*Download the National Gaelic Language Plan 2018-23 here *

It is a requirement of the Gaelic Language (Scotland) Act 2005 that Bòrd na Gàidhlig must prepare and submit to the Scottish Ministers a National Gaelic Language Plan which should include proposals as to how it should exercise its functions under the Act. Those proposals must include a strategy for promoting, and facilitating the promotion of, the use and understanding of the Gaelic language, and Gaelic education and Gaelic culture.

The functions conferred on the Bòrd by the Act are to be exercised with a view to securing the status of the Gaelic language as an official language of Scotland, commanding equal respect to the English language through increasing the number of persons who are able to understand and use the language.

In preparing the Plan, the Bòrd must consult the Scottish Parliament, publish a draft of the Plan, publicise the opportunity to make representation about the draft Plan within three months of the launch of a consultation period, and also take into account any representation received within that period.

This Plan meets the Act’s requirement for a revised Plan to be submitted five years after the most recent, and it clearly identifies the main priorities for Gaelic and where available resources should be directed.

Gaelic belongs to Scotland.

This is about the past, the present and the future.  Gaelic is part of our history and heritage.  It is an important part of life in Scotland today and this Plan will help to secure its place in the future.

We have a clear aim for Gaelic.

Our aim is to increase the number of people speaking, using and learning Gaelic in Scotland and the number of situations in which it is used.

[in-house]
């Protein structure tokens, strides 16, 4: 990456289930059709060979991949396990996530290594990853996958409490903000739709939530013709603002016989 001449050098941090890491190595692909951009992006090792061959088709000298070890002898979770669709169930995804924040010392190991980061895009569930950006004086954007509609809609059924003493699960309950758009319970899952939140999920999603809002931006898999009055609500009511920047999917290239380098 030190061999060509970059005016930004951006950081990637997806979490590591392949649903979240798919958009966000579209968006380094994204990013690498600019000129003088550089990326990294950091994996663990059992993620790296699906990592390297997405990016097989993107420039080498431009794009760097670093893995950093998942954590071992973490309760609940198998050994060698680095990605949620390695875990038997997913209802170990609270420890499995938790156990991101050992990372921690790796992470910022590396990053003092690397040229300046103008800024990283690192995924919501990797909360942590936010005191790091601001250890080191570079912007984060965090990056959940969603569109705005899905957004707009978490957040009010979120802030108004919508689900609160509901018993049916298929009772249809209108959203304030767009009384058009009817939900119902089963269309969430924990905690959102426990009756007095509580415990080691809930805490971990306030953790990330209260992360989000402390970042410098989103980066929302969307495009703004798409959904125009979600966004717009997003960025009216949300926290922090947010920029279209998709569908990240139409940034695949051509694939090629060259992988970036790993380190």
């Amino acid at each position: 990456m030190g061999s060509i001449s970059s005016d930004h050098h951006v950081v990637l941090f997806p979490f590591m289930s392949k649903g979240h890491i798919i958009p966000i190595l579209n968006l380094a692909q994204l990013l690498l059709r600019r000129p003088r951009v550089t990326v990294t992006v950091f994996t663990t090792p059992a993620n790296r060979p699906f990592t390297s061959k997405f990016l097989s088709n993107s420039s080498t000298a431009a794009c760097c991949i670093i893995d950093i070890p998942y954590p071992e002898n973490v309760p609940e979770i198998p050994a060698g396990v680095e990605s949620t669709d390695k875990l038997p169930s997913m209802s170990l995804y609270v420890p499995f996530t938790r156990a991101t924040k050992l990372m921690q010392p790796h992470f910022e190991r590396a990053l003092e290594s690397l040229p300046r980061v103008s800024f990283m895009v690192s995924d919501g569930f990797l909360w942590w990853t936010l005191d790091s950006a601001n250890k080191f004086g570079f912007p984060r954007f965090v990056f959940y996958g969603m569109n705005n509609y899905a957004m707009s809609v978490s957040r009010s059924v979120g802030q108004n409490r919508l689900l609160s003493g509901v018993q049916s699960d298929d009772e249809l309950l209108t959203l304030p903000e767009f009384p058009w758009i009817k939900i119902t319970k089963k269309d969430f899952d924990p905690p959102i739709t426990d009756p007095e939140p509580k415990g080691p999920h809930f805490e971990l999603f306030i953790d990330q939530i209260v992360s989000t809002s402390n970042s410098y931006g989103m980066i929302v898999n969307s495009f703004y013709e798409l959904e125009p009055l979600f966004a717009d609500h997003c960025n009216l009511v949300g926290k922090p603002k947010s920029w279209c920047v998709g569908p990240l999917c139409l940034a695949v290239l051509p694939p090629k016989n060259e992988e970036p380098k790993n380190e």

This aim must be a shared aim.

This aim does not sit with one organisation or community, and many groups, bodies and individuals have a role and a contribution to make in achieving this.

Other issues impact on this aim.

A number of wider issues – economic and infrastructural – have an impact on progress and we will ensure Gaelic is included in consideration of these matters.

Consultation questions (PDF)

Responses

A’ Chomunn Ghàidhealaich

Aberdeen City Council

Andrew Hawke

An Lòchran

Argyll and Bute Council (Education)

Board of Celtic Studies Scotland

Catrìona Anderson

Ceòl ‘s Craic

Ceòlas

Clive James

Comhairle nan Eilean Siar

Comunn na Gàidhlig

Parent Council, Edinburgh

Parent Council (National)

Comunn Tir nam Beann, Edinburgh

Creative Scotland

Domhnall Iain MacLeòid

Donald Ian MacLeod

Dumfries and Galloway Council

Eoghan Stewart

Faclair na Gàidhlig

Fèisean nan Gàidheal

Gaelic Books Council

Glasgow City Council

Gordon Scott

Highlands and Islands Enterprise

Historic Environment Scotland

Islands Gaelic Research Project with support from SOILLSE

John Campbell

Lews Castle College, UHI

Lothian Gaelic Choir

MG ALBA

Michael Gregson

Misneachd

Moray House School of Education

National Galleries of Scotland

North Lanarkshire Council

Organisation A

Organisation B

Organisation C

Padruig Morrison

Parent Council, Sgoil Ghàidhlig Glaschu

Professor Robert Dunbar, University of Edinburgh

Rebekah MacLean

Respondent A

Respondent B

Respondent C

Respondent D

Respondent E

Respondent F

Respondent G

Respondent H

Respondent I

Respondent J

Respondent K

Sabhal Mòr Ostaig

Sarah Houston

School of Education, University of Strathclyde

Scottish Ambulance Service

Scottish Funding Council

Scottish Gaelic Texts Society

Scottish Qualifications Authority

Skills Development Scotland

South Aryshire Council

Stòrlann

Strathspey & Badenoch Gaelic Group

The Gaelic Language Promotion Trust

Tobar an Dualchais

UHI

University of Glasgow

Urras Coimhearsnachd Bhràdhagair agus Àrnoil

Urras Oighreachd Ghabhsainn

Visit Scotland

Wilson MacLeod

Youth Link Scotland